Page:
The cabinet on Sunday approved Prime Minister Binyamin Netanyahu's plan to improve conditions for Israelis of Ethiopian descent.

But leaders of the Ethiopian community had rejected the plan as being a token fix to a massive problem. Community representatives said that the plan is a fig leaf to cover up the fact that the government has no intention of seeking serious fixes to the community's problems, and had asked ministers to vote the plan down.

The plan included expanding granting special rights to Ethiopians to get loans to buy their own properties. However, studies have shown that the percentage of Ethiopians taking advantage of such programs has dropped dramatically in recent years.

The reason, according to Ethiopian leaders, is that the loans are not large enough to make the properties affordable. Once people from the Ethiopian community realize that they cannot afford the monthly mortgage payment, they drop out of the program or decide not to apply in the first place.

Community leaders also complained that the loan grants are designated for buying properties in highly specific areas which effectively segregates Ethiopians to certain neighborhoods.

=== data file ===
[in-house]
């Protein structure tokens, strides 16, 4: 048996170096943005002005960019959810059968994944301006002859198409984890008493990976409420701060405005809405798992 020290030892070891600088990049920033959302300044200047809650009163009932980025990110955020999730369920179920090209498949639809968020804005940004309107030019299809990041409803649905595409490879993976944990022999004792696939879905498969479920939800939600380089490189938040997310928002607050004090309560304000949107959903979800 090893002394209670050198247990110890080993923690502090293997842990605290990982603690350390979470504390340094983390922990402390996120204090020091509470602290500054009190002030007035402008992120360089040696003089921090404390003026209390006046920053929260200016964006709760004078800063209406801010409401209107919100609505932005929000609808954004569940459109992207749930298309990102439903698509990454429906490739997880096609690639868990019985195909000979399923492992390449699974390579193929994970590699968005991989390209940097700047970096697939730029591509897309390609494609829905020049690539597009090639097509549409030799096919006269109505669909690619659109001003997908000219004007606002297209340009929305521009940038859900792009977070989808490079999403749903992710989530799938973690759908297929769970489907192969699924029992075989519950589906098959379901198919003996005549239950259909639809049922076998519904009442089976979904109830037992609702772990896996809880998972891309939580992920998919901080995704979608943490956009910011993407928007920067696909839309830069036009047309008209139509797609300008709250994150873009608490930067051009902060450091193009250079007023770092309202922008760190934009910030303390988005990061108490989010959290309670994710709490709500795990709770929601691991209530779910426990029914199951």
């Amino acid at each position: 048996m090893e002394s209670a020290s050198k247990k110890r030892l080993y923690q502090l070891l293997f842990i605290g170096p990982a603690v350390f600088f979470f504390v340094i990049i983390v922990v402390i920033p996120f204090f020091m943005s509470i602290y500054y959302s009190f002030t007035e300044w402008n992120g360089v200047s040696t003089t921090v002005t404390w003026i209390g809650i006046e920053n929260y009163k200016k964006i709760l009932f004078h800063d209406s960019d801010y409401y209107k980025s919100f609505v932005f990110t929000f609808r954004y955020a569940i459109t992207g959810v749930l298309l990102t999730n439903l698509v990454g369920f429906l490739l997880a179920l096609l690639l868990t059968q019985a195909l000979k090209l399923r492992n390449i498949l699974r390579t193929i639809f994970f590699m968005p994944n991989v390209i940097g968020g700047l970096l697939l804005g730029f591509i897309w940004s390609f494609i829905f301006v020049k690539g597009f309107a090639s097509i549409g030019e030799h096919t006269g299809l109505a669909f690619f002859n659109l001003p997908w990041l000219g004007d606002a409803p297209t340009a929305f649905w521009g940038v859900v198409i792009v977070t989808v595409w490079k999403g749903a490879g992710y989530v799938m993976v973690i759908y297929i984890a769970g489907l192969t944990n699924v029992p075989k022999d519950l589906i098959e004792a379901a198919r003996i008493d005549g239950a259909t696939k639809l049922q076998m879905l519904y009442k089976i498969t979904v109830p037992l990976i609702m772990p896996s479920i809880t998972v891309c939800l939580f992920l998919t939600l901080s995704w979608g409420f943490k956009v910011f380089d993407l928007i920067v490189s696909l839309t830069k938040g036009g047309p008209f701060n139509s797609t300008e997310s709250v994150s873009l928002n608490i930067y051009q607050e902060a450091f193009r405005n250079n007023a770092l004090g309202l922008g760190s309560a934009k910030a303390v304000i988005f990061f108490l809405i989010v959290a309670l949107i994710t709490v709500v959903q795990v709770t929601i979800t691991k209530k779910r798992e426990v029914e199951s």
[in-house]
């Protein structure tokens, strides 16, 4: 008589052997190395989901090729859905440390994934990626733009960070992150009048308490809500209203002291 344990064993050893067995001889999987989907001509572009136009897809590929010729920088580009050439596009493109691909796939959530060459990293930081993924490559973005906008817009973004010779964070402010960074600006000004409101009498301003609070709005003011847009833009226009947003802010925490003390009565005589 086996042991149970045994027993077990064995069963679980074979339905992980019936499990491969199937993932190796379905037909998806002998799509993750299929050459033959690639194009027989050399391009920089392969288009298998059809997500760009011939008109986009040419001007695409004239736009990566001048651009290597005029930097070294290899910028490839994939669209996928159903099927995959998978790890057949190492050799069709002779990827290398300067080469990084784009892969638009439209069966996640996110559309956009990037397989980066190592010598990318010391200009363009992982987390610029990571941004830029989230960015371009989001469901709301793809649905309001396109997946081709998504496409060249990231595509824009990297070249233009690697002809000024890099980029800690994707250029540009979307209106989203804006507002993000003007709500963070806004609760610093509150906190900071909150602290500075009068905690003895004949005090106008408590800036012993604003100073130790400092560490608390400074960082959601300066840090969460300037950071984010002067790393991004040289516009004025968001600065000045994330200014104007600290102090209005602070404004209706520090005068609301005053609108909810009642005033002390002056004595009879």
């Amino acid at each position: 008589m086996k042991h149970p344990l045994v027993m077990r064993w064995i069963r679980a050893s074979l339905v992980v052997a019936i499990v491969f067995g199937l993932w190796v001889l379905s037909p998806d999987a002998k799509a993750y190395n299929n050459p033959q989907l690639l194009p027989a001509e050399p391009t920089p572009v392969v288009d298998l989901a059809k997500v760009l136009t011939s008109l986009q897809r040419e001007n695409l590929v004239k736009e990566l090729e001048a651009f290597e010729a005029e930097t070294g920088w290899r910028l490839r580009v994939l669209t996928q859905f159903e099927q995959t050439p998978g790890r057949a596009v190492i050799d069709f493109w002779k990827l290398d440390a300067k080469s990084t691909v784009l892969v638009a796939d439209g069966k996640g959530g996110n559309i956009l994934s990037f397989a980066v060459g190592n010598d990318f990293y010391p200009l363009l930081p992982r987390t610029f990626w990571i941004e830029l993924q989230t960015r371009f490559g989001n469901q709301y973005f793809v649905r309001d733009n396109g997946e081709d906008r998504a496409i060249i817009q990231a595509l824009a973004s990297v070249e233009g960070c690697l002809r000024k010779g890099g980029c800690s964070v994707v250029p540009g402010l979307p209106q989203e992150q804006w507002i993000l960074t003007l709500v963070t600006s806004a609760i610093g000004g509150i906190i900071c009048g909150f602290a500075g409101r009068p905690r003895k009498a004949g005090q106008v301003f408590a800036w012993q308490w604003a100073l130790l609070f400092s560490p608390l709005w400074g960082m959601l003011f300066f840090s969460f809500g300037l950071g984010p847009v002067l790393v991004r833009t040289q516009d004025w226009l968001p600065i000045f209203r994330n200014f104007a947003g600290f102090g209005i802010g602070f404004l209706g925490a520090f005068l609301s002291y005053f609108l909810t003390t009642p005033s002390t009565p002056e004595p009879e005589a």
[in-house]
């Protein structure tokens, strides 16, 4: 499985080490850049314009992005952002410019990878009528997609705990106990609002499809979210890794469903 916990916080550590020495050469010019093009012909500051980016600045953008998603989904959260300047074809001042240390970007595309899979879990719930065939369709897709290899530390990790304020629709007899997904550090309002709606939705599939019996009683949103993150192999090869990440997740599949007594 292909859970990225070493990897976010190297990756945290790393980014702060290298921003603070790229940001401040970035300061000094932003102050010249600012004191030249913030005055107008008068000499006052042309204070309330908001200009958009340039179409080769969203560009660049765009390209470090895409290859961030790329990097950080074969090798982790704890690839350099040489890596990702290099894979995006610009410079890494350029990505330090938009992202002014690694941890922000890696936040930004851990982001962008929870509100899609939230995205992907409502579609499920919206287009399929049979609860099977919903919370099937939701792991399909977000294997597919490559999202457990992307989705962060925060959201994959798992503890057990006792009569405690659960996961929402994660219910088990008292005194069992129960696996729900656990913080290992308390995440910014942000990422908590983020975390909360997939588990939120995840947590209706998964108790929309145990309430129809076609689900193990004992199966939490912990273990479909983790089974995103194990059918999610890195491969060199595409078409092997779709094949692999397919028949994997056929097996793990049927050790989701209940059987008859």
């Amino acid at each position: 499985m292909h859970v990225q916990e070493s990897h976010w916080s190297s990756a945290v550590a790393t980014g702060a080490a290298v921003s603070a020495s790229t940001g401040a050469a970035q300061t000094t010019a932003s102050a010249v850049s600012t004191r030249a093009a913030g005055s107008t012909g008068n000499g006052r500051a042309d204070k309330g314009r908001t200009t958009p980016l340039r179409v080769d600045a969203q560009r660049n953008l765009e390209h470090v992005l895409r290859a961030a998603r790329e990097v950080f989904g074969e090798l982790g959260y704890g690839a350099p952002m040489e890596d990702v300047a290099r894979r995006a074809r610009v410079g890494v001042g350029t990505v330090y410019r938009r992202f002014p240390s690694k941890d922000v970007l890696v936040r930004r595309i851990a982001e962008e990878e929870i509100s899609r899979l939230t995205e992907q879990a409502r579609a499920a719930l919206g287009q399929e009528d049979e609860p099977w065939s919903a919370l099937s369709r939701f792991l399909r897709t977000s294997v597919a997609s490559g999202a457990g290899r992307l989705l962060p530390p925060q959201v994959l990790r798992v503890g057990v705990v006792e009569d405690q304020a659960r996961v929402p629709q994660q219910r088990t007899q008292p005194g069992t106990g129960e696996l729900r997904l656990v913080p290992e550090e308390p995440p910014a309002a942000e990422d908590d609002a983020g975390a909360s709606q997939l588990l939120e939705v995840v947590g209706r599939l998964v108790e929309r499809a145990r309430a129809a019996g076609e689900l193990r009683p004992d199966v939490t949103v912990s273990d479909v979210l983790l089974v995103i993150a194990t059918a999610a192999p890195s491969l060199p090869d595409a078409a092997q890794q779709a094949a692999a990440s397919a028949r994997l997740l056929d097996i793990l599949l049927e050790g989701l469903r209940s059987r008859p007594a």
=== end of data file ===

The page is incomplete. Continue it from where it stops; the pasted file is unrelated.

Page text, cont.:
The new plan also did not sufficiently address systematic discrimination against renting or selling to Ethiopians in certain areas.

Another one of the biggest objections of the community leaders was that the final proposal was made without consulting them.

At an earlier stage, the Ethiopian community was consulted and its leaders offered significant changes to the government's proposed plan.

According to community leaders, the government ignored the proposed changes in the final plan that it approved.

Responding Sunday to the government's approval of a plan supposedly designed to improve conditions for the Ethiopian community, Kadima MK Shlomo Mollo said in a statement that the government's decision was nothing new and did nothing to substantively improve the lives of Ethiopians.

His statement added that the decision is just a recycling of earlier solutions which failed to seriously address the discrimination that Ethiopians face in a range of areas of life.

"This decision is just another one which will gather dust on the prime minister's shelf," said Mollo, noting that, "its only purpose is public relations."

Mollo concluded that the new plan presented no real solutions to the problems voiced in large rallies a few months ago by the Ethiopian community and supporters across the country.

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